Can you draw a circle, freehand? In maths class, you most likely used a compass.
Once you completed it, you were probably tasked with calculating radii or arcs...
The purpose of those dimensional exercises was to give you a visual to focus on while calculating an abstract figure.
When circling around a math problem, being able to give yourself a visual can be a valuable asset.
It is far from uncommon to use drawing tools in maths: the aforementioned compass, to be sure, but also protractors, rulers for drawing straight lines, a square or rectangle...
Perhaps you even had a stencil to help you draw ellipses.
Starting in primary school, children are encouraged to correlate art to math: elementary textbooks are full of cartoon characters, capering in sets or alone.
Whether you wield the pencil or view the work of an illustrator, drawing helps to stimulate the right side of your brain, as well as your logical mind, also known as the left brain.
Such a blending of intellectual and artistic qualities in learners' development can only lead to academic success!
Those same features foster essential qualities for being good at math.
Learn here how a math whiz can use a Wacom tablet to draw animals.
Use Maths to Learn How to Draw
Starting with your very first art class, you will learn basic drawing by copying simple shapes drawn by other artists.
Generally, your art teacher will advise you to sketch the object in geometric patterns.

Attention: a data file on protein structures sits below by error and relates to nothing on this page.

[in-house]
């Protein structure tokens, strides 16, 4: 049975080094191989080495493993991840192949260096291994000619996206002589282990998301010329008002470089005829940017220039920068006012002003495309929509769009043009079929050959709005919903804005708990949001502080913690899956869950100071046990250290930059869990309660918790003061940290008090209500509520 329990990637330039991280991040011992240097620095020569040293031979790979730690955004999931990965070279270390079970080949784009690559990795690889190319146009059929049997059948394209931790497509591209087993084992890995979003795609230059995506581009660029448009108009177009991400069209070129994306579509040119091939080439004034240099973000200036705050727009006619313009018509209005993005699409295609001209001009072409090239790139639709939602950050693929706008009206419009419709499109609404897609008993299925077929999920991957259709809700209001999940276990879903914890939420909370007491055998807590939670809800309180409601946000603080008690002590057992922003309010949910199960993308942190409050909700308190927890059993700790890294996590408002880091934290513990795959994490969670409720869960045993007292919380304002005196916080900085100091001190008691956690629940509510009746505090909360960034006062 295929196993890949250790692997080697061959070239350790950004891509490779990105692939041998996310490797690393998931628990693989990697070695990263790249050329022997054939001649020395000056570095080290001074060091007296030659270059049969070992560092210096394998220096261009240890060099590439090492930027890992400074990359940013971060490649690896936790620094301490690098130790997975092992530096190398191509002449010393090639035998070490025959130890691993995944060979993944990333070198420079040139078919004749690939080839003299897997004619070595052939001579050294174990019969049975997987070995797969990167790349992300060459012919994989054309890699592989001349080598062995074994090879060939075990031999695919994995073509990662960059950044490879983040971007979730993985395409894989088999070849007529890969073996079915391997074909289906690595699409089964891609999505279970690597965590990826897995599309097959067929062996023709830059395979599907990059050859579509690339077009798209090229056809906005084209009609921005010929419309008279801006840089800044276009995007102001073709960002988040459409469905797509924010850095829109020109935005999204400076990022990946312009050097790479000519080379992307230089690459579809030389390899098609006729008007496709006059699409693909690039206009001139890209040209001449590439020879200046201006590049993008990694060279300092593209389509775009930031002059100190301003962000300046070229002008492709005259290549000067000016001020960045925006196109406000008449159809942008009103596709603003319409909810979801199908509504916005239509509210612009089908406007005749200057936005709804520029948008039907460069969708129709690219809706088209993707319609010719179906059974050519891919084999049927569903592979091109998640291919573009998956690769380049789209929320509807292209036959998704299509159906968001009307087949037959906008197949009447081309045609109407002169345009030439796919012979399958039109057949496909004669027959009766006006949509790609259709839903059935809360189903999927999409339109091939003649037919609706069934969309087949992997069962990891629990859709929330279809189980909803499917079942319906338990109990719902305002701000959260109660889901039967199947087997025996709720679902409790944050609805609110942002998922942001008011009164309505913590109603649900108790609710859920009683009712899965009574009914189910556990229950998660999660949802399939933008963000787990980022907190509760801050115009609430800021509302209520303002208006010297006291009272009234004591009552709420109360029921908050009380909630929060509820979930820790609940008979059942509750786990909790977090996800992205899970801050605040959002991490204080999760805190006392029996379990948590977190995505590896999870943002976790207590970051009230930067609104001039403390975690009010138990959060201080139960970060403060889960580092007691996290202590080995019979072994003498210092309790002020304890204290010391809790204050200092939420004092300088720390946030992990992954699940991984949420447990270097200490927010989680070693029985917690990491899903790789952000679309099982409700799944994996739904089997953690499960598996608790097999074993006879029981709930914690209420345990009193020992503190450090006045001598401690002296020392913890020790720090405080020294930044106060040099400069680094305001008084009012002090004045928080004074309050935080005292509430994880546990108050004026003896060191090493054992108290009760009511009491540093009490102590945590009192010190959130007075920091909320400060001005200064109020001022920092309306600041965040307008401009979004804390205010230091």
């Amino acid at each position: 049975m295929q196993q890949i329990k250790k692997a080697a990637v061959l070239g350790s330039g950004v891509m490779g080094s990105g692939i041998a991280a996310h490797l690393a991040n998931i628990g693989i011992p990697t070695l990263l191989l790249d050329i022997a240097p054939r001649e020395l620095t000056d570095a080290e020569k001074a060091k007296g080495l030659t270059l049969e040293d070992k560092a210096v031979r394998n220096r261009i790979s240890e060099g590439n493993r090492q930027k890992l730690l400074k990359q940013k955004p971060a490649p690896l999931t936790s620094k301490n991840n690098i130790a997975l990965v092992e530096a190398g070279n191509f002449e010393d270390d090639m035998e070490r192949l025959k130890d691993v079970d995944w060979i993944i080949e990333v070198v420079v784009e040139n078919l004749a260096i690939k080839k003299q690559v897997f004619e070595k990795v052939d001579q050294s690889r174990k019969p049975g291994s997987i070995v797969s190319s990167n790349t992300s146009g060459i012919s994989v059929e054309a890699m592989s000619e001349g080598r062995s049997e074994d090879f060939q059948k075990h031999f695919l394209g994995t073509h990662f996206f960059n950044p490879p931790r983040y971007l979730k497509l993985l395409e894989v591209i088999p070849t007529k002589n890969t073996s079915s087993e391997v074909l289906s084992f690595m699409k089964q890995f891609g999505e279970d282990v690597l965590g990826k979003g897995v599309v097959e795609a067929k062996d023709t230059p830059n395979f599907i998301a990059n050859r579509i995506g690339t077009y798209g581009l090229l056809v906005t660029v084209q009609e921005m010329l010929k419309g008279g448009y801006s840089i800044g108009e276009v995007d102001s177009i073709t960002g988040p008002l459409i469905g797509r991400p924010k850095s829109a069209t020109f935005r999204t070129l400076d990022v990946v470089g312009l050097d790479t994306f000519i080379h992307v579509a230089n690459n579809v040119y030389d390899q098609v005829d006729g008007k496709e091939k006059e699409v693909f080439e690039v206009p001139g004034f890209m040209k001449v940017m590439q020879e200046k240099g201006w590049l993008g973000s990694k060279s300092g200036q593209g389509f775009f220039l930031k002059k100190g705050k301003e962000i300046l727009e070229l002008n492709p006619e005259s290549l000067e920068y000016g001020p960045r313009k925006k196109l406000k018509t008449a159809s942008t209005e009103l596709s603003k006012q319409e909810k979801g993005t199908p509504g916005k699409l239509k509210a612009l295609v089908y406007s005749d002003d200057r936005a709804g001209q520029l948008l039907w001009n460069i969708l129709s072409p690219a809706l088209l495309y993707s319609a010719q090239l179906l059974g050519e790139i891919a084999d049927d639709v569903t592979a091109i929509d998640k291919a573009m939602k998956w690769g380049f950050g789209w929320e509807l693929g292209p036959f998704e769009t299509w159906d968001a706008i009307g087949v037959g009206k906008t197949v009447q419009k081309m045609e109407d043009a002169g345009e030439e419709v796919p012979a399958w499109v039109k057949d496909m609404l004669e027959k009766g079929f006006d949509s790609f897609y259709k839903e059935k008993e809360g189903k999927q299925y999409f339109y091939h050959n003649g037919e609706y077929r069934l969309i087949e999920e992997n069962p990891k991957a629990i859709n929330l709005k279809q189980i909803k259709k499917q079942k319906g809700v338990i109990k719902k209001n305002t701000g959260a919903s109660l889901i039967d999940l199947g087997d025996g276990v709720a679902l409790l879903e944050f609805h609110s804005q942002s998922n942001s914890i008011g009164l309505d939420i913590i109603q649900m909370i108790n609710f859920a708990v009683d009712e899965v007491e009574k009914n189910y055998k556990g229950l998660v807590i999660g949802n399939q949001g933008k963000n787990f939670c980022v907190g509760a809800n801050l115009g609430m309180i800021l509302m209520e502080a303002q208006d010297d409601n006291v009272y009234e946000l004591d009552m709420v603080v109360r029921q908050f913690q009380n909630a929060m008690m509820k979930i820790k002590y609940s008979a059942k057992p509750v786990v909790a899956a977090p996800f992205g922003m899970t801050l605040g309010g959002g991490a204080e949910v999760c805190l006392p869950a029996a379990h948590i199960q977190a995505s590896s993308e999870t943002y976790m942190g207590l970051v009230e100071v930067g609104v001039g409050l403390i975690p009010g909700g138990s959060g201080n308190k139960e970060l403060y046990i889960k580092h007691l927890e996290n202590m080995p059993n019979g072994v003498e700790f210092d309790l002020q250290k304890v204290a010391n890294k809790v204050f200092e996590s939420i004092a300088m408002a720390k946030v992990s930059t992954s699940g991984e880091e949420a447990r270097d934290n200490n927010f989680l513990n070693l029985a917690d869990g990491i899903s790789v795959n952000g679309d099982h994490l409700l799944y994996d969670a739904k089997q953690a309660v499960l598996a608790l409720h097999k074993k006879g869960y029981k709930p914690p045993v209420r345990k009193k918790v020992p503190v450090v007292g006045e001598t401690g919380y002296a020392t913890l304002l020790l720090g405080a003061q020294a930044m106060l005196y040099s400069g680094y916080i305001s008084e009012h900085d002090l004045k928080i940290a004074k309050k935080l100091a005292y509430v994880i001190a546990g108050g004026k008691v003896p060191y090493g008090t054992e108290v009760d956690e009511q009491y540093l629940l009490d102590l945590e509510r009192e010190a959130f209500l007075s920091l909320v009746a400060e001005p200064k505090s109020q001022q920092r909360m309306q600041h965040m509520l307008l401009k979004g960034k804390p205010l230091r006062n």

Let us draw a human face together:
- for the contour, draw an oval
- two perpendicular, horizontal lines to mark areas for the features
- one vertical line should bisect the oval outline
- eye drawing goes in the upper third, with one eye on either side of the vertical line
- unless you are emulating Picasso's cubism!
- the nose goes between the horizontal lines
- the mouth: draw it below the lower line
Once you know how to draw faces, you can work on your shading techniques for a more realistic drawing.
The more you take in these drawing tips, the more comfortable and proficient you will become at rendering art.
Have you ever tried to draw a car?
Start by tracing a cube. Those contour lines serve as the boundaries of the artwork itself.
Within them, you will place markers, just as with did with the face drawing example above: parallel and vertical lines.
From there, you can draw the different elements that pertain to a car's appearance, erasing the occasional erroneous line as you go.
See? The same method applies, no matter what you draw!
You can draw a cat, draw a horse, draw a hand, the human body, learn how to draw animals ... This technique can be applied to almost everything!
However, to draw a human figure requires a realistic breakdown in order to get the body proportions correct, in relation to each other.
Step by step drawing of all of the parts of the body eventually gives us a likeness of a complete human, but some fine tuning will most likely be required, including the play of light and shadow over the features.
Otherwise it will just look like elaborate doodling.